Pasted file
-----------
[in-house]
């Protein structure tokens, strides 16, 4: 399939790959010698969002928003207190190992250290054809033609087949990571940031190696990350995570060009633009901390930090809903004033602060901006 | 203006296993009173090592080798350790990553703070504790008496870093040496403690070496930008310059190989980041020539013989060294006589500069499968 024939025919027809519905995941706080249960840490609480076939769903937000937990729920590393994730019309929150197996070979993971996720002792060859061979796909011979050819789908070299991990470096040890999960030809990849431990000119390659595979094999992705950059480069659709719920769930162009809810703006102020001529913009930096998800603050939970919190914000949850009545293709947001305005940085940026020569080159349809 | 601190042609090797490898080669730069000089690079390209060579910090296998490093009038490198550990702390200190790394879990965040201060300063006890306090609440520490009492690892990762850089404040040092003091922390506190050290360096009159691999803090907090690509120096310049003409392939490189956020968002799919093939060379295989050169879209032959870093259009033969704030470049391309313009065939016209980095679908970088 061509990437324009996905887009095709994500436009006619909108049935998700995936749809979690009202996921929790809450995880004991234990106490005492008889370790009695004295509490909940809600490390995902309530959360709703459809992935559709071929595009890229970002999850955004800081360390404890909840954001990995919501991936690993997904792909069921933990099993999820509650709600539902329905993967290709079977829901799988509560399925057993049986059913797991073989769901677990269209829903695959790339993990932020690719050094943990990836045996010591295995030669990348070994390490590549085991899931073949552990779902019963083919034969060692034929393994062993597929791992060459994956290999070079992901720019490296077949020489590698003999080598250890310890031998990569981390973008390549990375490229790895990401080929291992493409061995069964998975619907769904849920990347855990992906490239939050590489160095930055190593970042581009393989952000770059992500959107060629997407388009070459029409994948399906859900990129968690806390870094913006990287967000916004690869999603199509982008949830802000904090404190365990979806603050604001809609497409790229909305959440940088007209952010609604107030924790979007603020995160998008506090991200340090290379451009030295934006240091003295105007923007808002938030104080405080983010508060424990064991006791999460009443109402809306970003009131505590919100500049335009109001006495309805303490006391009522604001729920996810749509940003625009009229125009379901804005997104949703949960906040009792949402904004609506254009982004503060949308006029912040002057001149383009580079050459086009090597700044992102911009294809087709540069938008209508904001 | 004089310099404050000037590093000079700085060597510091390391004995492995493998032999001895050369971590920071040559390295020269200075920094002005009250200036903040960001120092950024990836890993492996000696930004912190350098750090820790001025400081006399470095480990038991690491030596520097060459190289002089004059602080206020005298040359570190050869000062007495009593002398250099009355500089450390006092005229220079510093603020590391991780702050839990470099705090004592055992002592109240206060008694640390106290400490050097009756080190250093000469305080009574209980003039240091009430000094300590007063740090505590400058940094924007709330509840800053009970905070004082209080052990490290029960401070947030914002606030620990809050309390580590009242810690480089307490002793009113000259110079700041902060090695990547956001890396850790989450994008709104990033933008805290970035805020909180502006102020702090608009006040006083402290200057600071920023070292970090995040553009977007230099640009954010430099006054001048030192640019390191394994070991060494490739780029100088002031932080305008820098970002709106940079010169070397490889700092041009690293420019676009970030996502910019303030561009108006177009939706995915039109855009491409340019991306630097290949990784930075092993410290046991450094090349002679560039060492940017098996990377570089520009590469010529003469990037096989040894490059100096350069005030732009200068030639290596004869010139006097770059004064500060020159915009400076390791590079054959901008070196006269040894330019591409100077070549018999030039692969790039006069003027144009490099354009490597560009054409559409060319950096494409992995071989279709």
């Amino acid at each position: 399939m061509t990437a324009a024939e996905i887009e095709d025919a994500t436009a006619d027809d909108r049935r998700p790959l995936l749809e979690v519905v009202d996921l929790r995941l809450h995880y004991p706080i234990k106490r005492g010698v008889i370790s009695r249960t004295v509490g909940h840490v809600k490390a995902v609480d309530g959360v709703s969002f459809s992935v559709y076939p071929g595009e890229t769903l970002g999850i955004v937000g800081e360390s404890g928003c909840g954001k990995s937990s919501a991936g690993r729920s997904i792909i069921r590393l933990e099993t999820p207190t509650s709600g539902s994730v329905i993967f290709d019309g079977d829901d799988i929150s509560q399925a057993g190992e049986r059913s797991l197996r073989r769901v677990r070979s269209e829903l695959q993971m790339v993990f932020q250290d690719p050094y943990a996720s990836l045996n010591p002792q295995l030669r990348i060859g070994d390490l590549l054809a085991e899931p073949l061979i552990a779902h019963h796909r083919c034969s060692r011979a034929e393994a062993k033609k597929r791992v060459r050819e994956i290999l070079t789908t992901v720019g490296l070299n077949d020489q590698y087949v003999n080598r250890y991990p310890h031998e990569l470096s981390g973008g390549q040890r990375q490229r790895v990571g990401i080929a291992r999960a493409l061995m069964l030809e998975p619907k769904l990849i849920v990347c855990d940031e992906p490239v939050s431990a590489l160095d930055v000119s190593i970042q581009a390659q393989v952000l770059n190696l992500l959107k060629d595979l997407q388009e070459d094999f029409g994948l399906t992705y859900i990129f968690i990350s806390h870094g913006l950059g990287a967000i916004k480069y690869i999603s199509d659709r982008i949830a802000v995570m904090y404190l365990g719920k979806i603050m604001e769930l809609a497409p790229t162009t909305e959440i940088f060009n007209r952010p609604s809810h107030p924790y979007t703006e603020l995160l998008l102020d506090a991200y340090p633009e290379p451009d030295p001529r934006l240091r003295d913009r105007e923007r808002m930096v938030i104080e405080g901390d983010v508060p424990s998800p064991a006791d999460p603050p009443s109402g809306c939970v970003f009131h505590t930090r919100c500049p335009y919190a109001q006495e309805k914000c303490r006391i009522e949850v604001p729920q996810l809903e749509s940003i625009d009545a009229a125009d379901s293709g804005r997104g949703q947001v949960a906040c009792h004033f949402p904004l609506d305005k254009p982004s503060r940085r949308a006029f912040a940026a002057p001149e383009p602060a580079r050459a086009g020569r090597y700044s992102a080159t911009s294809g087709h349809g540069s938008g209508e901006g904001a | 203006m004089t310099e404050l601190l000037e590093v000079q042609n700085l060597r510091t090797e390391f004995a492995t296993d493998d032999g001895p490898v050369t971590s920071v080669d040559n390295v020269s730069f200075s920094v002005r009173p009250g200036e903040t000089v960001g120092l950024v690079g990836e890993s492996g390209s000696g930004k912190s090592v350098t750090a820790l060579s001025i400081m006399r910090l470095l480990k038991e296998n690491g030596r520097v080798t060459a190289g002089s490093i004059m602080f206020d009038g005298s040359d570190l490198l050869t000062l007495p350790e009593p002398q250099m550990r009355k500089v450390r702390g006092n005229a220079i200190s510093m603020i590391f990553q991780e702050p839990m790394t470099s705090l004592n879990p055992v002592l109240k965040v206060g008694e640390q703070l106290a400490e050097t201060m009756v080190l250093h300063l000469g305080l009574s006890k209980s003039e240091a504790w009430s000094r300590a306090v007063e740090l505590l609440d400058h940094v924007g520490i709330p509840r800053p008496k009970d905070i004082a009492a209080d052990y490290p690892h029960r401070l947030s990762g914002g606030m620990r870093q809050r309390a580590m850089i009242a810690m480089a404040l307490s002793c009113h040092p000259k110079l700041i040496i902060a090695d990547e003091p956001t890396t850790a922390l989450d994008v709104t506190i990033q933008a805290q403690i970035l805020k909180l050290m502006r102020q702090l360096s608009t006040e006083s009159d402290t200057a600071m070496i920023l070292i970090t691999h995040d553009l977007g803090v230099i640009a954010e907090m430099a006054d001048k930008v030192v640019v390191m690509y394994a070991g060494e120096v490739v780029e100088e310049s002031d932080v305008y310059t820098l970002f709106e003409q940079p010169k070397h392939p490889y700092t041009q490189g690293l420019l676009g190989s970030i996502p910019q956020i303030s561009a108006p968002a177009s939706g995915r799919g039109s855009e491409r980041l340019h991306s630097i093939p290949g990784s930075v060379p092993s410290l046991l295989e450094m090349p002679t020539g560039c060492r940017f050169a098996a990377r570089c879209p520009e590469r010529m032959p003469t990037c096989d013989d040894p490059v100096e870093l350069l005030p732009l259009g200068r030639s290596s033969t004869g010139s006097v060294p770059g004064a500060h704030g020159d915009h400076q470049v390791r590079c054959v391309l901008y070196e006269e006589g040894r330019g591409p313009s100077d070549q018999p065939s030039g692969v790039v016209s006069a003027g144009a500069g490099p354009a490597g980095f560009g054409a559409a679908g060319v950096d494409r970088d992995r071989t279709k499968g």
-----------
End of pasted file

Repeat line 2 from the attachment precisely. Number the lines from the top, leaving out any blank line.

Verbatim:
């Protein structure tokens, strides 16, 4: 399939790959010698969002928003207190190992250290054809033609087949990571940031190696990350995570060009633009901390930090809903004033602060901006 | 203006296993009173090592080798350790990553703070504790008496870093040496403690070496930008310059190989980041020539013989060294006589500069499968 024939025919027809519905995941706080249960840490609480076939769903937000937990729920590393994730019309929150197996070979993971996720002792060859061979796909011979050819789908070299991990470096040890999960030809990849431990000119390659595979094999992705950059480069659709719920769930162009809810703006102020001529913009930096998800603050939970919190914000949850009545293709947001305005940085940026020569080159349809 | 601190042609090797490898080669730069000089690079390209060579910090296998490093009038490198550990702390200190790394879990965040201060300063006890306090609440520490009492690892990762850089404040040092003091922390506190050290360096009159691999803090907090690509120096310049003409392939490189956020968002799919093939060379295989050169879209032959870093259009033969704030470049391309313009065939016209980095679908970088 061509990437324009996905887009095709994500436009006619909108049935998700995936749809979690009202996921929790809450995880004991234990106490005492008889370790009695004295509490909940809600490390995902309530959360709703459809992935559709071929595009890229970002999850955004800081360390404890909840954001990995919501991936690993997904792909069921933990099993999820509650709600539902329905993967290709079977829901799988509560399925057993049986059913797991073989769901677990269209829903695959790339993990932020690719050094943990990836045996010591295995030669990348070994390490590549085991899931073949552990779902019963083919034969060692034929393994062993597929791992060459994956290999070079992901720019490296077949020489590698003999080598250890310890031998990569981390973008390549990375490229790895990401080929291992493409061995069964998975619907769904849920990347855990992906490239939050590489160095930055190593970042581009393989952000770059992500959107060629997407388009070459029409994948399906859900990129968690806390870094913006990287967000916004690869999603199509982008949830802000904090404190365990979806603050604001809609497409790229909305959440940088007209952010609604107030924790979007603020995160998008506090991200340090290379451009030295934006240091003295105007923007808002938030104080405080983010508060424990064991006791999460009443109402809306970003009131505590919100500049335009109001006495309805303490006391009522604001729920996810749509940003625009009229125009379901804005997104949703949960906040009792949402904004609506254009982004503060949308006029912040002057001149383009580079050459086009090597700044992102911009294809087709540069938008209508904001 | 004089310099404050000037590093000079700085060597510091390391004995492995493998032999001895050369971590920071040559390295020269200075920094002005009250200036903040960001120092950024990836890993492996000696930004912190350098750090820790001025400081006399470095480990038991690491030596520097060459190289002089004059602080206020005298040359570190050869000062007495009593002398250099009355500089450390006092005229220079510093603020590391991780702050839990470099705090004592055992002592109240206060008694640390106290400490050097009756080190250093000469305080009574209980003039240091009430000094300590007063740090505590400058940094924007709330509840800053009970905070004082209080052990490290029960401070947030914002606030620990809050309390580590009242810690480089307490002793009113000259110079700041902060090695990547956001890396850790989450994008709104990033933008805290970035805020909180502006102020702090608009006040006083402290200057600071920023070292970090995040553009977007230099640009954010430099006054001048030192640019390191394994070991060494490739780029100088002031932080305008820098970002709106940079010169070397490889700092041009690293420019676009970030996502910019303030561009108006177009939706995915039109855009491409340019991306630097290949990784930075092993410290046991450094090349002679560039060492940017098996990377570089520009590469010529003469990037096989040894490059100096350069005030732009200068030639290596004869010139006097770059004064500060020159915009400076390791590079054959901008070196006269040894330019591409100077070549018999030039692969790039006069003027144009490099354009490597560009054409559409060319950096494409992995071989279709």